Brand New

Brand New

What is a “brand“?  I added a link to the term, because I think Wikipedia describes the concept better than I can, at least at this stage.  One of the salient words used in the definition is “identity”.  Specifically: “A brand is the identity of a specific product,  service,  or business.” My colleague  Elka Eastly Veratransformative coach and brand consultant, defines it such: “A brand is like soul DNA. It’s what people recognize you for. It’s where the “you of you” meets the world. It’s the essence of your business. “

If we look at the idea of a “brand” this way, then it could even be used to describe how we present ourselves in the world.  But that is a subject for another post….

The visual elements of color and design, pattern and image, texture, shape and composition can all be brought to bear upon  the process of developing and communicating a brand identity.  Graphic designers, like the talented Dianna Jacobsen, of Jacobsen Design, do this all the time.

As an artist, muralist, decorative painter, and colorist (not mutually exclusive terms by any means), I am always intrigued with how this works, and fascinated to participate.  We may tend to think of “brands” as purely commercial (cereal, dog food and shoes come to mind), but devoted non-profits and noble institutions also have theirs, and in my experience, a similar approach is taken to communicate them.

Let’s look at a number of  businesses and organizations who employed the painter’s brush as a tool for communicating their message, how color plays a starring role in their brand identity, and why.

When  Benihana Restaurant in Cupertino, Ca. underwent extensive remodeling,  a mural consisting of a branded graphical design was specified to be painted on the “corrugated” concrete surface approximately 10 to 80′ in the air.  Benjamin Moore Creative Paint in San Francisco matched the colors of the restaurant’s branded interior wall covering in  paint. Master color mixer and matcher Norman Chinn chose Ben Moore Aura exterior paint colors by eye. He was so precise that without knowing it, he chose the very strawberry red used as a stock color in the Benihana Restaurant brand, which is heavy on warm reds, punctuated by creams, darker reds, and red-blacks. Red tends to be associated with heat fire and blood…can we read, appetite?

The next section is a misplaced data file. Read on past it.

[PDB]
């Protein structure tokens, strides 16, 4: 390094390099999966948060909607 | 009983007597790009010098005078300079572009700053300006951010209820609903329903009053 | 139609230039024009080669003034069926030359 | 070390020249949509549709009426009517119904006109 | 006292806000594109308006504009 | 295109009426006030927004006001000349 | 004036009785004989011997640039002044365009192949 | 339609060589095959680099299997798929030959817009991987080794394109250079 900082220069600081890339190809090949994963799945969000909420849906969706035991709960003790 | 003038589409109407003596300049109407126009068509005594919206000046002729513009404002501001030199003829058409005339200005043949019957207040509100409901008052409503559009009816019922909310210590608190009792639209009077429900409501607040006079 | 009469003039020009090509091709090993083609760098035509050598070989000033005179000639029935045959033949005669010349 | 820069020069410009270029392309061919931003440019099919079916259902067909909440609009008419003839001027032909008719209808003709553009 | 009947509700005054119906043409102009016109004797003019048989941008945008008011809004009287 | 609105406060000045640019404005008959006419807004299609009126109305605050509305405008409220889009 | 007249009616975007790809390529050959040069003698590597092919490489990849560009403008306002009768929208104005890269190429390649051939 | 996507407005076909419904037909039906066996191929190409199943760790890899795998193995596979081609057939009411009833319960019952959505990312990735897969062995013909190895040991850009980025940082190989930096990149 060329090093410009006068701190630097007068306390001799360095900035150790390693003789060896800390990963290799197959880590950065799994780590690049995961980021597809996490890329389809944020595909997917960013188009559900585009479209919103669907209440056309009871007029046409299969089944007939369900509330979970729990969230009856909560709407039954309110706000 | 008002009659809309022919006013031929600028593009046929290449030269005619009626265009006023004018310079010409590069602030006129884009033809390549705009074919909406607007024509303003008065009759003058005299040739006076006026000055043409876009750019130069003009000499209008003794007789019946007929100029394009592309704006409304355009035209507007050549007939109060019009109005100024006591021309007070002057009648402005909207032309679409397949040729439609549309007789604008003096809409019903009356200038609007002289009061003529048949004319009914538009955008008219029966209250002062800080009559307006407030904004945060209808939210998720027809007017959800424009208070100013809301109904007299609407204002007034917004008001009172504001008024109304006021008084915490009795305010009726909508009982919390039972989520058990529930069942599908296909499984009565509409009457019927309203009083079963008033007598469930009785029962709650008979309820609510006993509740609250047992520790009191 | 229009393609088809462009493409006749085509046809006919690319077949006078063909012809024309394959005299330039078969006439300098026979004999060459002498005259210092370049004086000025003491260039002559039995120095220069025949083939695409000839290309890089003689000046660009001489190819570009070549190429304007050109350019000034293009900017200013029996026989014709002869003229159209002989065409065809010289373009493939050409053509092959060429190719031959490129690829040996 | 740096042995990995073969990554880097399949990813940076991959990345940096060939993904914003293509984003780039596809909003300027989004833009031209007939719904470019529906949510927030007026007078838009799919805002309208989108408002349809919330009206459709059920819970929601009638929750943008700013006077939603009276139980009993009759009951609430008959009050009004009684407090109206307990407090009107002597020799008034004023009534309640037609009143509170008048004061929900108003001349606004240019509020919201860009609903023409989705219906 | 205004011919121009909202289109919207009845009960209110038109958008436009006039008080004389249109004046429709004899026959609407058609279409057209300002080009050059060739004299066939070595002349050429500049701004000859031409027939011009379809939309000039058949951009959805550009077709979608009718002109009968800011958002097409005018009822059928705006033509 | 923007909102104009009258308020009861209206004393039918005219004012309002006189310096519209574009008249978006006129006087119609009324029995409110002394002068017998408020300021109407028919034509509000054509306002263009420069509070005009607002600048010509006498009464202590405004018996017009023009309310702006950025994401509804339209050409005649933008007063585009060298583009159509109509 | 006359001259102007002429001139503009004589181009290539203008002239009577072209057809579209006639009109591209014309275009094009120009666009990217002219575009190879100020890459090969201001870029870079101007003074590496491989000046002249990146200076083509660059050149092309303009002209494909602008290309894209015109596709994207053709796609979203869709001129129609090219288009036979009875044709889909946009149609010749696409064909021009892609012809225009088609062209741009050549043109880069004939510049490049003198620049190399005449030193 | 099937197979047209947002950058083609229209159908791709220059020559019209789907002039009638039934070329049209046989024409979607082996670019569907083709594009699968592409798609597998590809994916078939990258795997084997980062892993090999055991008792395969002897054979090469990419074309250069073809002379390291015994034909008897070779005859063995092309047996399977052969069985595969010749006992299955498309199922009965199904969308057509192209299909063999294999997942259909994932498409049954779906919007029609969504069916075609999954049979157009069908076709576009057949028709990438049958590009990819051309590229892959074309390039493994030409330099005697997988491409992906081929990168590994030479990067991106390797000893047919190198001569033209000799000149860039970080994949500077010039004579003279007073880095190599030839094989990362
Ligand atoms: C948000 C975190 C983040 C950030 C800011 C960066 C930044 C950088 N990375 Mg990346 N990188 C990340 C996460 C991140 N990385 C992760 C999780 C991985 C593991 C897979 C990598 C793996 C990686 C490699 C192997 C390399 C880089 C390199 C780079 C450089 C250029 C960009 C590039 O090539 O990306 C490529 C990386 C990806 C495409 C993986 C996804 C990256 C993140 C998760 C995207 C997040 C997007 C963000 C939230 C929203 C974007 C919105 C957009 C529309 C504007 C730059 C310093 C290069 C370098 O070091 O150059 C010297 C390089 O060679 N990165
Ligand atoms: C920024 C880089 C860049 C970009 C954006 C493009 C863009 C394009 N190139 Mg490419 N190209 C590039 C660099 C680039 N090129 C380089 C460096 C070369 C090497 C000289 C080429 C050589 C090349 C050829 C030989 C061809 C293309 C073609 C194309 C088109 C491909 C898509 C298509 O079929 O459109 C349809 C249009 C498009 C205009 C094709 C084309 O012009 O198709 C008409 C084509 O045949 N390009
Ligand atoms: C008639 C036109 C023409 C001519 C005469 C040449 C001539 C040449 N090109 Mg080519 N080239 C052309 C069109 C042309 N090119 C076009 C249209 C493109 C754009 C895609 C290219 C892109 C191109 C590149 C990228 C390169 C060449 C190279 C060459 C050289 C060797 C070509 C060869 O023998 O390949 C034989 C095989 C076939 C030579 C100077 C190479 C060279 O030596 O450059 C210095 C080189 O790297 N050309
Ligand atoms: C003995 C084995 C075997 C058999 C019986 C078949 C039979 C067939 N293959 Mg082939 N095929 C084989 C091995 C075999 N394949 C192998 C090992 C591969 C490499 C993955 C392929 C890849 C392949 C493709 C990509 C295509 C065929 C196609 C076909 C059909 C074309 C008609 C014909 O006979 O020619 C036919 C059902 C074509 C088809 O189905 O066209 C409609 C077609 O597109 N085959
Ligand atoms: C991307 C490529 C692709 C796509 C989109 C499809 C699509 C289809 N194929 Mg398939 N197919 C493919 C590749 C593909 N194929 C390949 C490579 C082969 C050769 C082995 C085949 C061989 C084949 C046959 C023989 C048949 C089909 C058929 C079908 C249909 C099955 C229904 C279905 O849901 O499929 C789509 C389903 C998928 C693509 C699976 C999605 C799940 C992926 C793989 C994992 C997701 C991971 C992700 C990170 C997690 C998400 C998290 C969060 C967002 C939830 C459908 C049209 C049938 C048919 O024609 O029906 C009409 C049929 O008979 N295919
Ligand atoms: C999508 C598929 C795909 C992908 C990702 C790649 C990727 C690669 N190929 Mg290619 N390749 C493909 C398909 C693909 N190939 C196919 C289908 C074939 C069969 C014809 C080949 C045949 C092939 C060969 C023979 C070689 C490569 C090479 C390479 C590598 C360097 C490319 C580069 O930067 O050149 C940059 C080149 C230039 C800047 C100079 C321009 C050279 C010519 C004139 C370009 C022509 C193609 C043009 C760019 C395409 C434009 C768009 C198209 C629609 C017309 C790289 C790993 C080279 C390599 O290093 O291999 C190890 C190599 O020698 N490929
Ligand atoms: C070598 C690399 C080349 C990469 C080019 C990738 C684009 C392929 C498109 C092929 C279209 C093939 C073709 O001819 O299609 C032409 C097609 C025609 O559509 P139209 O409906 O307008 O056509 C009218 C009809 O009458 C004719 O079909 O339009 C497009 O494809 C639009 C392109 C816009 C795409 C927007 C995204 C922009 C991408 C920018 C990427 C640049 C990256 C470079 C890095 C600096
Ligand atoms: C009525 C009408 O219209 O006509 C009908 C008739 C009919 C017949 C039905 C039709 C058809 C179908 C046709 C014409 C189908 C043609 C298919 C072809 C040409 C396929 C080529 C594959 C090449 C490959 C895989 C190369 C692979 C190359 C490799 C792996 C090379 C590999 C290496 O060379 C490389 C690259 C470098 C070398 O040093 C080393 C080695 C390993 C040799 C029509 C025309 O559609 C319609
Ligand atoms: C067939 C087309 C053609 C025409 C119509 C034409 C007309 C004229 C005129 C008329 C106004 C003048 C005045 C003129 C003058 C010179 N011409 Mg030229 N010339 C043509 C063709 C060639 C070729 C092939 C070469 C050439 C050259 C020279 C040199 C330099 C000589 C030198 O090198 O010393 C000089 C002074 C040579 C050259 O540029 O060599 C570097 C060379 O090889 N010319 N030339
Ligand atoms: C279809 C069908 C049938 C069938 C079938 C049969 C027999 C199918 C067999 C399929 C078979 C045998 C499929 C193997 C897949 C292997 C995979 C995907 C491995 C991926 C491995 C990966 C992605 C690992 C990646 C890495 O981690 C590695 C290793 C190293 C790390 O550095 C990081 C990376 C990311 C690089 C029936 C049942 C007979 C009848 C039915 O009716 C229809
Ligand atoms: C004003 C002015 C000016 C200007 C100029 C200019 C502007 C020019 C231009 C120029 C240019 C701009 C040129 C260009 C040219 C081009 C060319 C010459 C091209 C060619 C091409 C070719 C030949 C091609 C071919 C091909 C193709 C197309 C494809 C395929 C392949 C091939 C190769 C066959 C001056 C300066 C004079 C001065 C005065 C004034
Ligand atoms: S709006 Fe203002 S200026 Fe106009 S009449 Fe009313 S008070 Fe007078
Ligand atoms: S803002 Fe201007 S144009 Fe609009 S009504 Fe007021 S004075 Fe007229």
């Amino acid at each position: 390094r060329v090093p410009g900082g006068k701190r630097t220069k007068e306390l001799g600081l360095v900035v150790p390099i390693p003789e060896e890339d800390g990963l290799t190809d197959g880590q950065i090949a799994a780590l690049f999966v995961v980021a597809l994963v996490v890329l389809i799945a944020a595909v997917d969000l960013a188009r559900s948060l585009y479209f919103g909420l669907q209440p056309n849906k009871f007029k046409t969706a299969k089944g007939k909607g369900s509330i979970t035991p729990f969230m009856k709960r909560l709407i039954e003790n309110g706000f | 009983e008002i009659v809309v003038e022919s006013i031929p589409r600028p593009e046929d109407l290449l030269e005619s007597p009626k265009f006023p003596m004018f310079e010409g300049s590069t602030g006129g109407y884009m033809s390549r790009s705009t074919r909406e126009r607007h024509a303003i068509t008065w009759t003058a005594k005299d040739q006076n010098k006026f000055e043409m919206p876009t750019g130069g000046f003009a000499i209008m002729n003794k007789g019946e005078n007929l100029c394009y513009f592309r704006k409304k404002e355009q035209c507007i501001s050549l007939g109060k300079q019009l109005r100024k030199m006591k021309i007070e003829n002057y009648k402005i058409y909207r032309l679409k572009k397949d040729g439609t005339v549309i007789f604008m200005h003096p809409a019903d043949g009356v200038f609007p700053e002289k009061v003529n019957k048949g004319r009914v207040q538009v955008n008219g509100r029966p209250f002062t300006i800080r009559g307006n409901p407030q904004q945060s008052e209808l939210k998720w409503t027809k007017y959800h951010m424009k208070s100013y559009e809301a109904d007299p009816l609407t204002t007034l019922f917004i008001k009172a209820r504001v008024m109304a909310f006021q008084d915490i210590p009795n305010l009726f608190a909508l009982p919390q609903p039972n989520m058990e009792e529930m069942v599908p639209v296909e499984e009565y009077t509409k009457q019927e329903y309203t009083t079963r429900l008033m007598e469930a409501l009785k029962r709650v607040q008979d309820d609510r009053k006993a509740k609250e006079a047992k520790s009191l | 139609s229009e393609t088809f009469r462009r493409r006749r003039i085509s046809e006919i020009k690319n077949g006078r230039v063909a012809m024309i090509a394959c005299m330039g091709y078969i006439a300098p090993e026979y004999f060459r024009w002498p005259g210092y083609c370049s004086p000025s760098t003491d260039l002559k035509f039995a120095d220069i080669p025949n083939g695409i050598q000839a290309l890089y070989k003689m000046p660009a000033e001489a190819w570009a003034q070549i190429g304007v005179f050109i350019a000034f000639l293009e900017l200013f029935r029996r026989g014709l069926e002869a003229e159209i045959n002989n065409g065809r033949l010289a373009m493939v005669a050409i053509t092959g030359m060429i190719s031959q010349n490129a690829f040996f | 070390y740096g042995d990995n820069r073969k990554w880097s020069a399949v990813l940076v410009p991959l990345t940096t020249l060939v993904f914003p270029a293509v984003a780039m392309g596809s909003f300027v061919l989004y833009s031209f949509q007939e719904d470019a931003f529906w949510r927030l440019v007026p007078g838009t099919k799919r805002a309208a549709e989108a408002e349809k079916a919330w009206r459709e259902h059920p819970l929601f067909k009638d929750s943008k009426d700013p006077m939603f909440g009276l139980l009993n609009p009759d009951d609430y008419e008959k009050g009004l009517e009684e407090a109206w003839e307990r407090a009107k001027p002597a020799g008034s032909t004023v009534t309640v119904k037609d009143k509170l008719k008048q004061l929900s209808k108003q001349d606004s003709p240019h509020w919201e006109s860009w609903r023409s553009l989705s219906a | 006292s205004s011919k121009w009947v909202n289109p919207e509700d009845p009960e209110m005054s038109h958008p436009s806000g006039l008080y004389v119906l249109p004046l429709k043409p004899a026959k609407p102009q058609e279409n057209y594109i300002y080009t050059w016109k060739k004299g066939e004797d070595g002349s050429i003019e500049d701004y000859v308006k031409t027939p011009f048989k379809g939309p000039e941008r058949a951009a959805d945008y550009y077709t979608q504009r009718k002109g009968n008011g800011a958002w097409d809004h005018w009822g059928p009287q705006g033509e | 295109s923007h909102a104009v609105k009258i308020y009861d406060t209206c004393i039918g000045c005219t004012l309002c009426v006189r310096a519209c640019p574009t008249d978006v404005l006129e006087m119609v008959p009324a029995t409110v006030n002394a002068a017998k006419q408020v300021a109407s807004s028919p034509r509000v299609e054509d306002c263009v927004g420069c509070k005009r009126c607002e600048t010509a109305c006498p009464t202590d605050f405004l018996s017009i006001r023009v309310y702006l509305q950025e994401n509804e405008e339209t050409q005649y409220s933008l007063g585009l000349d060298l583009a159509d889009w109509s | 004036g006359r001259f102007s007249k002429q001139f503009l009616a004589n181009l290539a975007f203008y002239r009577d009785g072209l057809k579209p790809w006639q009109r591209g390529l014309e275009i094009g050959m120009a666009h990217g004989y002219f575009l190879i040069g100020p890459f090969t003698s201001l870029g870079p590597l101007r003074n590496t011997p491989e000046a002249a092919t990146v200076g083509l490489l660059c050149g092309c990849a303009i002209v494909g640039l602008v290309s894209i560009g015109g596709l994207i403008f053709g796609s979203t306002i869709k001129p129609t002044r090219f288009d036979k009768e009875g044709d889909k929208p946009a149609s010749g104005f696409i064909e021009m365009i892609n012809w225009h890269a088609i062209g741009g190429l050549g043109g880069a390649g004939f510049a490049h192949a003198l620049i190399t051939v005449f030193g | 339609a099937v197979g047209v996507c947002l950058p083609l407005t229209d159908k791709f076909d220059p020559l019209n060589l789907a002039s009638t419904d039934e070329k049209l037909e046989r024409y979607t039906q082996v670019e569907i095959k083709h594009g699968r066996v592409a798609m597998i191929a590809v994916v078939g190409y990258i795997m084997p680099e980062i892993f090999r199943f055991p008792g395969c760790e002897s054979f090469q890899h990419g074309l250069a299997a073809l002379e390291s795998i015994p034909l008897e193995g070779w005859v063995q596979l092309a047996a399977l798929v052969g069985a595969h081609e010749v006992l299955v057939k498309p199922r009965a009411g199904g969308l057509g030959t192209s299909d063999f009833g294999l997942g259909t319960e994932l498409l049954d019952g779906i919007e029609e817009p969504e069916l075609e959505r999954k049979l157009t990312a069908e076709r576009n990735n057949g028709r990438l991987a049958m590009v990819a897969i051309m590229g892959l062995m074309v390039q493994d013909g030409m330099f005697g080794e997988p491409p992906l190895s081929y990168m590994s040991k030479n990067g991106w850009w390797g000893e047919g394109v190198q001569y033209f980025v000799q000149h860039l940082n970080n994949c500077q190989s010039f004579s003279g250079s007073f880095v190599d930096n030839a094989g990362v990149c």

Red is used in a different way in the new  Dress for Success San Francisco headquarters, designed by local architectural firm, Martinkovic Milford Architects.  Dress for Success provides business attire and training for women, and key to the design is the theme of butterflies, expressing the idea of transformation. Tone on tone reds provide warmth, accent, and a sense of womb-like support for the women getting ready to launch out into the business world.  Red’s association with life and love doesn’t hurt either.

  Blush Organic Frozen Yogurt venue in San Francisco’s South of Market District is painted is apple green and crisp white, communicating a sense of freshness appropriate to a dairy-orientated ‘snackery”.  However, this hue of green also provides other tasty associations:  the sharp and pungent flavors of limes and sour apples, as well as the sweetness of kiwis and honeydew melons.  All cool and refreshing, and fruity ingredients that could be used in their delicious yogurt!

Although also used to evoke connotations of the natural world, the greens in the  mural below, designed and executed for San Francisco’s Planning for Elders in the Central City organization serve quite a different function. “PECC”, which works to “improve the quality of life of seniors, adults with disabilities, and their caregivers in San Francisco and beyond….”  wanted to use the tree as a central image to express life, giving, renewal, community and support.  Associations with the Tree of Life, and the Giving Tree are amplified by using the color of leaves, which also represents life.  Green is also one of the colors associated with the heart chakra, standing for love, sympathy, and harmony.